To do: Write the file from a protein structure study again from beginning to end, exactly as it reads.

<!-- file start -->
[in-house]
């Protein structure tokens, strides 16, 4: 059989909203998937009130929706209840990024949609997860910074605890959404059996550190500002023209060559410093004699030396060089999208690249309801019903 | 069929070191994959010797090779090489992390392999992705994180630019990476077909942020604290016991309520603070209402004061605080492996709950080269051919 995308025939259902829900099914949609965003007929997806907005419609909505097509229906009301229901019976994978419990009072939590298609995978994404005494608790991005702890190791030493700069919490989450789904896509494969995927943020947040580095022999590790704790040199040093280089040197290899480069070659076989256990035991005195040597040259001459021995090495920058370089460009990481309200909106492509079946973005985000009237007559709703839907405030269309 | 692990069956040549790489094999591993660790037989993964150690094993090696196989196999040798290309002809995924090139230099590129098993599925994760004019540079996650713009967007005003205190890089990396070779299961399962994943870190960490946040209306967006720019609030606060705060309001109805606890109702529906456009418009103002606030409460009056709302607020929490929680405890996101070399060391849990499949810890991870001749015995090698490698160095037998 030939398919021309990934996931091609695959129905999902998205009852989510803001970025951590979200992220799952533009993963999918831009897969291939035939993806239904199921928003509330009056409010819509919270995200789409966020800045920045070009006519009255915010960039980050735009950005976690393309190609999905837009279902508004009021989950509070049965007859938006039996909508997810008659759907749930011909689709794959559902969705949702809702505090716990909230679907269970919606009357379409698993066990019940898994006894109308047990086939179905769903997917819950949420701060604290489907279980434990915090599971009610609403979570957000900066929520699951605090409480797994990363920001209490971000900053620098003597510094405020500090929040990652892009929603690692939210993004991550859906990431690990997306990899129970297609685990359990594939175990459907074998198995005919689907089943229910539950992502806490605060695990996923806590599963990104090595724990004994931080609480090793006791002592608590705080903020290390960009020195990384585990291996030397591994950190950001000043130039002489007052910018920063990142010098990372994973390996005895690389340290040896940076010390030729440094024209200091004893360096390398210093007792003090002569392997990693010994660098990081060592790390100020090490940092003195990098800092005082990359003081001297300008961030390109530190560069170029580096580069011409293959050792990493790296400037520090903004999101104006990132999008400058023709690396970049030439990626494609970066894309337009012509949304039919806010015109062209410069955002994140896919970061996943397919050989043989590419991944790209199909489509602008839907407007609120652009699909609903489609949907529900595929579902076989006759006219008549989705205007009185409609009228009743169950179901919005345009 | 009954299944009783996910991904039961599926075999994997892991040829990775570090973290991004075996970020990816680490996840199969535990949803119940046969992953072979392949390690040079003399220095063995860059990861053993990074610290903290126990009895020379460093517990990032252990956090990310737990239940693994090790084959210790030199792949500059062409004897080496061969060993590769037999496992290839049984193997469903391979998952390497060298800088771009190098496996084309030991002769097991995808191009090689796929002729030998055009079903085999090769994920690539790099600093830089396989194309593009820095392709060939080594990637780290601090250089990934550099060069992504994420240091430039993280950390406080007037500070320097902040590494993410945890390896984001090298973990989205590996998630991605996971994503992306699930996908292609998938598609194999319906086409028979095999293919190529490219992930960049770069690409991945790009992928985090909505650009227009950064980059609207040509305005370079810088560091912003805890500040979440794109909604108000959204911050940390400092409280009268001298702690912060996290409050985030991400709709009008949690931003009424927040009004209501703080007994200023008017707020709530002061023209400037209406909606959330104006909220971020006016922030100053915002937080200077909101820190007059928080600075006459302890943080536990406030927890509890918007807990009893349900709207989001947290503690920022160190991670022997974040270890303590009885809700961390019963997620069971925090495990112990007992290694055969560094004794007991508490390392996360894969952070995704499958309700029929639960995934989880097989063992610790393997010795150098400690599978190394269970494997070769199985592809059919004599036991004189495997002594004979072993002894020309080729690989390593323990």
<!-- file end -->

[in-house]
């Protein structure tokens, strides 16, 4: 059989909203998937009130929706209840990024949609997860910074605890959404059996550190500002023209060559410093004699030396060089999208690249309801019903 | 069929070191994959010797090779090489992390392999992705994180630019990476077909942020604290016991309520603070209402004061605080492996709950080269051919 995308025939259902829900099914949609965003007929997806907005419609909505097509229906009301229901019976994978419990009072939590298609995978994404005494608790991005702890190791030493700069919490989450789904896509494969995927943020947040580095022999590790704790040199040093280089040197290899480069070659076989256990035991005195040597040259001459021995090495920058370089460009990481309200909106492509079946973005985000009237007559709703839907405030269309 | 692990069956040549790489094999591993660790037989993964150690094993090696196989196999040798290309002809995924090139230099590129098993599925994760004019540079996650713009967007005003205190890089990396070779299961399962994943870190960490946040209306967006720019609030606060705060309001109805606890109702529906456009418009103002606030409460009056709302607020929490929680405890996101070399060391849990499949810890991870001749015995090698490698160095037998 030939398919021309990934996931091609695959129905999902998205009852989510803001970025951590979200992220799952533009993963999918831009897969291939035939993806239904199921928003509330009056409010819509919270995200789409966020800045920045070009006519009255915010960039980050735009950005976690393309190609999905837009279902508004009021989950509070049965007859938006039996909508997810008659759907749930011909689709794959559902969705949702809702505090716990909230679907269970919606009357379409698993066990019940898994006894109308047990086939179905769903997917819950949420701060604290489907279980434990915090599971009610609403979570957000900066929520699951605090409480797994990363920001209490971000900053620098003597510094405020500090929040990652892009929603690692939210993004991550859906990431690990997306990899129970297609685990359990594939175990459907074998198995005919689907089943229910539950992502806490605060695990996923806590599963990104090595724990004994931080609480090793006791002592608590705080903020290390960009020195990384585990291996030397591994950190950001000043130039002489007052910018920063990142010098990372994973390996005895690389340290040896940076010390030729440094024209200091004893360096390398210093007792003090002569392997990693010994660098990081060592790390100020090490940092003195990098800092005082990359003081001297300008961030390109530190560069170029580096580069011409293959050792990493790296400037520090903004999101104006990132999008400058023709690396970049030439990626494609970066894309337009012509949304039919806010015109062209410069955002994140896919970061996943397919050989043989590419991944790209199909489509602008839907407007609120652009699909609903489609949907529900595929579902076989006759006219008549989705205007009185409609009228009743169950179901919005345009 | 009954299944009783996910991904039961599926075999994997892991040829990775570090973290991004075996970020990816680490996840199969535990949803119940046969992953072979392949390690040079003399220095063995860059990861053993990074610290903290126990009895020379460093517990990032252990956090990310737990239940693994090790084959210790030199792949500059062409004897080496061969060993590769037999496992290839049984193997469903391979998952390497060298800088771009190098496996084309030991002769097991995808191009090689796929002729030998055009079903085999090769994920690539790099600093830089396989194309593009820095392709060939080594990637780290601090250089990934550099060069992504994420240091430039993280950390406080007037500070320097902040590494993410945890390896984001090298973990989205590996998630991605996971994503992306699930996908292609998938598609194999319906086409028979095999293919190529490219992930960049770069690409991945790009992928985090909505650009227009950064980059609207040509305005370079810088560091912003805890500040979440794109909604108000959204911050940390400092409280009268001298702690912060996290409050985030991400709709009008949690931003009424927040009004209501703080007994200023008017707020709530002061023209400037209406909606959330104006909220971020006016922030100053915002937080200077909101820190007059928080600075006459302890943080536990406030927890509890918007807990009893349900709207989001947290503690920022160190991670022997974040270890303590009885809700961390019963997620069971925090495990112990007992290694055969560094004794007991508490390392996360894969952070995704499958309700029929639960995934989880097989063992610790393997010795150098400690599978190394269970494997070769199985592809059919004599036991004189495997002594004979072993002894020309080729690989390593323990």